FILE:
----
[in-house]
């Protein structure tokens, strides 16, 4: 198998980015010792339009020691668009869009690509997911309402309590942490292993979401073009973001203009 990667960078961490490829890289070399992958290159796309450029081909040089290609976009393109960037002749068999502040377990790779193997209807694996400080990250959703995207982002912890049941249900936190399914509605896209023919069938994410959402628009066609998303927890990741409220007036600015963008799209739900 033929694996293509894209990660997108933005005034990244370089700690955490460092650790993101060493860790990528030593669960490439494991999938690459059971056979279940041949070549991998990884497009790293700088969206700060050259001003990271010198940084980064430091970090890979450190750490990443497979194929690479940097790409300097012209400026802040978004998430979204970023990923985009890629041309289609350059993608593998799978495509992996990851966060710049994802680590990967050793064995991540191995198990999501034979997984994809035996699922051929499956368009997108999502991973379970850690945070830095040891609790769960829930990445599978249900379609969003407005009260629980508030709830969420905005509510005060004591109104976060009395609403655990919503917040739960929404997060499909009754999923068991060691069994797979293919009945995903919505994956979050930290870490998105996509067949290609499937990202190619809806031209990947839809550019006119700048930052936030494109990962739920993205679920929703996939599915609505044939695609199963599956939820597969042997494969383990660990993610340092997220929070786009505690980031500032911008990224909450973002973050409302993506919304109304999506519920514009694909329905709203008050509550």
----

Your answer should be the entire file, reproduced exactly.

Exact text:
[in-house]
């Protein structure tokens, strides 16, 4: 198998980015010792339009020691668009869009690509997911309402309590942490292993979401073009973001203009 990667960078961490490829890289070399992958290159796309450029081909040089290609976009393109960037002749068999502040377990790779193997209807694996400080990250959703995207982002912890049941249900936190399914509605896209023919069938994410959402628009066609998303927890990741409220007036600015963008799209739900 033929694996293509894209990660997108933005005034990244370089700690955490460092650790993101060493860790990528030593669960490439494991999938690459059971056979279940041949070549991998990884497009790293700088969206700060050259001003990271010198940084980064430091970090890979450190750490990443497979194929690479940097790409300097012209400026802040978004998430979204970023990923985009890629041309289609350059993608593998799978495509992996990851966060710049994802680590990967050793064995991540191995198990999501034979997984994809035996699922051929499956368009997108999502991973379970850690945070830095040891609790769960829930990445599978249900379609969003407005009260629980508030709830969420905005509510005060004591109104976060009395609403655990919503917040739960929404997060499909009754999923068991060691069994797979293919009945995903919505994956979050930290870490998105996509067949290609499937990202190619809806031209990947839809550019006119700048930052936030494109990962739920993205679920929703996939599915609505044939695609199963599956939820597969042997494969383990660990993610340092997220929070786009505690980031500032911008990224909450973002973050409302993506919304109304999506519920514009694909329905709203008050509550």